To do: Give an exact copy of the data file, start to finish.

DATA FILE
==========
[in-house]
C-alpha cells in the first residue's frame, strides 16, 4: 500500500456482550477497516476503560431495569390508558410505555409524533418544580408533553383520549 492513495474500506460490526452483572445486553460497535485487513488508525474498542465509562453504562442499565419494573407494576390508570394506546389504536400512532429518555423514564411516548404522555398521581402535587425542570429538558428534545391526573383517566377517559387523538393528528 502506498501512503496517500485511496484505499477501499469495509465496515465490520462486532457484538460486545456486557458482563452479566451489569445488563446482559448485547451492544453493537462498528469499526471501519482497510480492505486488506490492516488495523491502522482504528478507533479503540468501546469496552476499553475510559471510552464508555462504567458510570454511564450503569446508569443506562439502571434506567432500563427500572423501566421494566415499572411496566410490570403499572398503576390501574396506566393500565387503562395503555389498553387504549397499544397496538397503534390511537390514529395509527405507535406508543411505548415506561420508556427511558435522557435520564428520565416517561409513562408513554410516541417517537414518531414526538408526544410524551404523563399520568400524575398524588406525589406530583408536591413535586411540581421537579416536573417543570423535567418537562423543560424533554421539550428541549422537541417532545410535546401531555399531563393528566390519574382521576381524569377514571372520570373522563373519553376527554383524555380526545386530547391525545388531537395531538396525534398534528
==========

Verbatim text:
[in-house]
C-alpha cells in the first residue's frame, strides 16, 4: 500500500456482550477497516476503560431495569390508558410505555409524533418544580408533553383520549 492513495474500506460490526452483572445486553460497535485487513488508525474498542465509562453504562442499565419494573407494576390508570394506546389504536400512532429518555423514564411516548404522555398521581402535587425542570429538558428534545391526573383517566377517559387523538393528528 502506498501512503496517500485511496484505499477501499469495509465496515465490520462486532457484538460486545456486557458482563452479566451489569445488563446482559448485547451492544453493537462498528469499526471501519482497510480492505486488506490492516488495523491502522482504528478507533479503540468501546469496552476499553475510559471510552464508555462504567458510570454511564450503569446508569443506562439502571434506567432500563427500572423501566421494566415499572411496566410490570403499572398503576390501574396506566393500565387503562395503555389498553387504549397499544397496538397503534390511537390514529395509527405507535406508543411505548415506561420508556427511558435522557435520564428520565416517561409513562408513554410516541417517537414518531414526538408526544410524551404523563399520568400524575398524588406525589406530583408536591413535586411540581421537579416536573417543570423535567418537562423543560424533554421539550428541549422537541417532545410535546401531555399531563393528566390519574382521576381524569377514571372520570373522563373519553376527554383524555380526545386530547391525545388531537395531538396525534398534528